Swimming is a year-round sport for 14-year old Hamlet Pool member and McLean resident Trevor Coar. A swimmer for eleven years, Coar always dreads the two-week break between winter and summer seasons. These weeks are “so boring,” he said.
So the start of the 43rd year of the Northern Virginia Swim League was a welcome sight Saturday morning, June 20, despite the less than ideal weather conditions.
“It feels awesome even though the day is gloomy,” said Coar, referring to the on-again, off-again rain showers that made umbrellas a prized possession among parents.
Many other swimmers, parents and coaches in this ultra-competitive league share Coar’s anticipation of the start of the new season.
Each meet is set up by stroke and then by age group. The youngest age group swims first and the order of the strokes is as follows: freestyle, backstroke, breaststroke, butterfly, and finally the relays. Each heat includes six competitors, three from each team.
The scoring is a combination of all the individual scores within the team. Five points are awarded for first place, three points for second and one point for third.
Of the more than 100 clubs that participate in the NVSL, each team has swimmers ranging in age from 8 to 18. However, the score for the youngest member counts for an equal amount as the oldest, so they are equal team members.
Saturday, June 20, in McLean was a day of great excitement for swimmers of all ages. Some of the first meets of the season took place at Tuckahoe Recreation Club and The Hamlet Swim and Tennis Club. Tuckahoe defeated Donaldson Run, 260-117, while Hamlet lost to Overlee, 227-115.
<b>TUCKAHOE SWIMMER</b> and senior assistant coach, Megan Howard, said, “I like how connected the team is” about why she enjoys swimming in the summer league. At 16, Howard is one of the older members of the team. She said that she tries to include the younger swimmers by simply spending time with them. Also, as a coach, she influences her younger teammates to become better swimmers.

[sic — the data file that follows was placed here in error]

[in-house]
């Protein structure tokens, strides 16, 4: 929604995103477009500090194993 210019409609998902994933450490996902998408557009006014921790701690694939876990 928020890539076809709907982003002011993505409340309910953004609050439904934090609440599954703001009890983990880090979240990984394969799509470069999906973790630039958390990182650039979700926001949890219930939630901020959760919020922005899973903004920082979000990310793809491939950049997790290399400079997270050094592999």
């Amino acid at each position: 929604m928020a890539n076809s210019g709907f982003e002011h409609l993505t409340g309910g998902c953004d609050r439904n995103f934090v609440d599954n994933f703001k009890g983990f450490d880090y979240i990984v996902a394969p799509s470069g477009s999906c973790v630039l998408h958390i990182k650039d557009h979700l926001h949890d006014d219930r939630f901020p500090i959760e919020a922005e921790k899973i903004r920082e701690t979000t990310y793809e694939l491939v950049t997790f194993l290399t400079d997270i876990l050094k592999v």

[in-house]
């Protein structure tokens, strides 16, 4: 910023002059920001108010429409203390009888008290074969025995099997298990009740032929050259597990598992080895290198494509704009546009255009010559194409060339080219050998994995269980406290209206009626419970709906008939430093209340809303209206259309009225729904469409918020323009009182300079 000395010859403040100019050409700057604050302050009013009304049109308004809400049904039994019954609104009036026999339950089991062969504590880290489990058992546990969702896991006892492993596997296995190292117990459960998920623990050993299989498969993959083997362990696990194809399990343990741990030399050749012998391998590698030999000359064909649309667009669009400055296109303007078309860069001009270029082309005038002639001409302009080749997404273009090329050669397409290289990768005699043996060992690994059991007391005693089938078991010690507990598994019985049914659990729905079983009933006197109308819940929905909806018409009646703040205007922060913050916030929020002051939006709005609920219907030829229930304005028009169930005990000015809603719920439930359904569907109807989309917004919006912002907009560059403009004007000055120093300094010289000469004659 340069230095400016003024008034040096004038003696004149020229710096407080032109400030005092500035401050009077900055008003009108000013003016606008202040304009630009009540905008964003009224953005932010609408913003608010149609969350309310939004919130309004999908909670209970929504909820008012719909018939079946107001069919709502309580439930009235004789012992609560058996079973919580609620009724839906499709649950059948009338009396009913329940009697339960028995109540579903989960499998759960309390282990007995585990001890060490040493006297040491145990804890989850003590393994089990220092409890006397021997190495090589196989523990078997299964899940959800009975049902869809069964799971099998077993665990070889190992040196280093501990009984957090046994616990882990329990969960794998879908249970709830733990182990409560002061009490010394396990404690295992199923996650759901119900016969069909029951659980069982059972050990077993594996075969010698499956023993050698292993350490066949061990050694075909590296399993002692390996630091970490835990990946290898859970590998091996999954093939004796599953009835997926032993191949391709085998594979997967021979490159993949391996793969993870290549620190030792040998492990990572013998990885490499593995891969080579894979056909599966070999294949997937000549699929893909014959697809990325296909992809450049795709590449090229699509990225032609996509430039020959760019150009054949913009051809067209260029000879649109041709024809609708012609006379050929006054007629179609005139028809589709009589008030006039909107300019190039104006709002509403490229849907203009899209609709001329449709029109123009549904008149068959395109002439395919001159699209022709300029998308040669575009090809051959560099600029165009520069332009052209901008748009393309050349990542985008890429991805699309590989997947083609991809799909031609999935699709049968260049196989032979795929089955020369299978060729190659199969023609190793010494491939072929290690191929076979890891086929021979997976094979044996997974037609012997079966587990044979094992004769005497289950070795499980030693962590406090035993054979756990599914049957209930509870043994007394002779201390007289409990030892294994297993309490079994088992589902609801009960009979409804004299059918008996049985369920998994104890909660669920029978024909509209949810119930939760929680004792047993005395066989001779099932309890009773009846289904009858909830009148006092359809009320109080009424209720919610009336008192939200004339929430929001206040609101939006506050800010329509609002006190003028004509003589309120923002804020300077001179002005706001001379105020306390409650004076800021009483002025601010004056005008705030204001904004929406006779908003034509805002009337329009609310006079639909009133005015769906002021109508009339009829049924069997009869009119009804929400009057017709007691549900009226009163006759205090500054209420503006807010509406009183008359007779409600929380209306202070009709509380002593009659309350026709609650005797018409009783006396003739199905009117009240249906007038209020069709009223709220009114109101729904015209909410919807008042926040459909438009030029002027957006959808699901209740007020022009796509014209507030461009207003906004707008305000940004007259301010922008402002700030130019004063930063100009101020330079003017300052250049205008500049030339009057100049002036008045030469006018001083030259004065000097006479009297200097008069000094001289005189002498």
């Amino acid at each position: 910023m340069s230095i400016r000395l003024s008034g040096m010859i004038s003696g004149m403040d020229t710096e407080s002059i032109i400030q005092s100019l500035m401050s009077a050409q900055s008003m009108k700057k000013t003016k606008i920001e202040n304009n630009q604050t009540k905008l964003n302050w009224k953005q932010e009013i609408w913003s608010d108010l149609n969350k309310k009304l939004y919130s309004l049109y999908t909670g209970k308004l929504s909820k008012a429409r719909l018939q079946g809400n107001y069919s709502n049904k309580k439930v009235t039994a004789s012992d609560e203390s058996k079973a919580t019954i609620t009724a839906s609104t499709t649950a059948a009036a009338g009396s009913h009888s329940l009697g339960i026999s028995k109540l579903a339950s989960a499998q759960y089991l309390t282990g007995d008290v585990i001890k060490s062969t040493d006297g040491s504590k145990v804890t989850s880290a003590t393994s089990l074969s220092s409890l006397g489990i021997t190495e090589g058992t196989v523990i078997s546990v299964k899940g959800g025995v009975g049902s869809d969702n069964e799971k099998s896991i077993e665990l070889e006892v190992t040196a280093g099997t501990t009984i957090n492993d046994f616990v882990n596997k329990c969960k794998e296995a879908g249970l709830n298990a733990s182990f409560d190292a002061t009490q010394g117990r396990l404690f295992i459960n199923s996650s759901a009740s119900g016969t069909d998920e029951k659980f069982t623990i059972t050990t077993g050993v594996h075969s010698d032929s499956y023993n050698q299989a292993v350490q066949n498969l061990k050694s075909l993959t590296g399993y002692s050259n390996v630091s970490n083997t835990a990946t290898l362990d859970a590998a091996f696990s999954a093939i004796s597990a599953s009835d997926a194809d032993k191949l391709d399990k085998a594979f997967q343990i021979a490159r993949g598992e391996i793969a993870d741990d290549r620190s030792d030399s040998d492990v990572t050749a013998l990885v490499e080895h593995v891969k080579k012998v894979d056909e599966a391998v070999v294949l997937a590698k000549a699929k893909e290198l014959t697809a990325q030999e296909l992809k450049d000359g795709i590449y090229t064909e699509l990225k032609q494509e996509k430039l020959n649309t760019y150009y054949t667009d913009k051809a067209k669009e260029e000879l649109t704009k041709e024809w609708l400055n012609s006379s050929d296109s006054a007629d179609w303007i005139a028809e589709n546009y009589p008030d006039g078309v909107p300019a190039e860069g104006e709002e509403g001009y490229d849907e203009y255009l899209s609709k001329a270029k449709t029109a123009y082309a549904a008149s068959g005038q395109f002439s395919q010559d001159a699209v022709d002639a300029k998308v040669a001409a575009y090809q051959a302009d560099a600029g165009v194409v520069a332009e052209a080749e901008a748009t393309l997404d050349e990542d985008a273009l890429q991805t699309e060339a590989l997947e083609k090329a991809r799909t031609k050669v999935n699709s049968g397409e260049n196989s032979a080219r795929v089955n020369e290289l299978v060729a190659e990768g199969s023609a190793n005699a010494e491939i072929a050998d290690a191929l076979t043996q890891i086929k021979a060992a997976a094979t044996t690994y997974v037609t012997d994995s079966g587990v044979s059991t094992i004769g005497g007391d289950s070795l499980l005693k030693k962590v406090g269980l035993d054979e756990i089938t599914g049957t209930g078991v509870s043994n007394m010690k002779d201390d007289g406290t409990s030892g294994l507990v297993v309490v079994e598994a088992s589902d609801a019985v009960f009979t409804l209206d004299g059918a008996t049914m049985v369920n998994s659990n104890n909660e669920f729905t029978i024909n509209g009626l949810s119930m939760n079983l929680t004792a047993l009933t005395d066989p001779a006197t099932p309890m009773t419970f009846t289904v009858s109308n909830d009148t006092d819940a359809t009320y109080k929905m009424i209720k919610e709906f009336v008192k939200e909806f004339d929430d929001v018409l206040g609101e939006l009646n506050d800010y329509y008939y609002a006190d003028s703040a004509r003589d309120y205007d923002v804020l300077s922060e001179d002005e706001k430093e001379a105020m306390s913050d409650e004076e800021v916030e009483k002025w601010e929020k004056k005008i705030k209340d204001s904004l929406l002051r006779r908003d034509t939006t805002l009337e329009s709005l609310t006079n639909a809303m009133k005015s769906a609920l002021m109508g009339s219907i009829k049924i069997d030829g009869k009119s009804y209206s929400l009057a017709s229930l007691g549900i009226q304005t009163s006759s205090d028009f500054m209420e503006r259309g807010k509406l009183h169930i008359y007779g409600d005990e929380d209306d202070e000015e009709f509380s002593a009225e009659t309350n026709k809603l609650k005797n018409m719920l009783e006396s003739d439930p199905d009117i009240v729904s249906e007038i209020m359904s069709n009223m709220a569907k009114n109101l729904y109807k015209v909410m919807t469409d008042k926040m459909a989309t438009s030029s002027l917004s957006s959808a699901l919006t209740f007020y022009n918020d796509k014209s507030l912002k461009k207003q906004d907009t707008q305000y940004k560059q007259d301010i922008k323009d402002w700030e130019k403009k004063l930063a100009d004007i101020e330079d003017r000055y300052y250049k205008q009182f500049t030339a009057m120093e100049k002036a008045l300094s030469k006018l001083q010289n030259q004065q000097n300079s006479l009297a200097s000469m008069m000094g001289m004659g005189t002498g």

Charlie Moore and Jack Gradle, both 8, also enjoy swimming for the Tuckahoe Tigers. “I like making friends and spending time with my friends,” said Moore. Gradle focused more on the competition itself, saying that he was really there for the swimming. Moore’s favorite stroke is freestyle and Gradle said that it was too tough a choice to pick a favorite.
“I like going to the meets and the cheers,” said Erika Yoha, 12, about Tuckahoe swimming. The cheering is constant from before the meet begins all the way through to the end. A common one at Tuckahoe is as follows: “Oh no! It’s Tuckahoe what are you gonna do?” and “Let’s Go, Tuckahoe!”
Parent volunteers are a critical part of every swim team. Cindi Sensibaugh volunteered as a marshal for this meet to enforce safety precautions at the pool. She also watched her two children compete, Chandler, 10 and Crosby, 13. “What you get here is that all ages are equal parts of the team,” said Sensibaugh. “There are great friendships and mentorships, good competition and sportsmanship.”
<b>AT THE</b> McLean-Hamlet, a similar atmosphere of intense competition and fun existed simultaneously, which is what Alec Contag, 17, cited as his favorite part of the summer swim league. “This atmosphere and the constant cheering [are my favorite part]. We really are a family,” he said.
As a family, these swimmers train compete and spend many hours together daily. “It’s a sport that requires a good deal of dedication,” Contag said.
Christina Curtis, 8, said she likes learning more about the strokes, although she is no beginner. This was her third NVSL opening weekend and, even with the wet weather, everything about the team “feels really good.”
To have a swim team’s results posted in the Connection or online, contact sports editor Mark Giannotto at email@example.com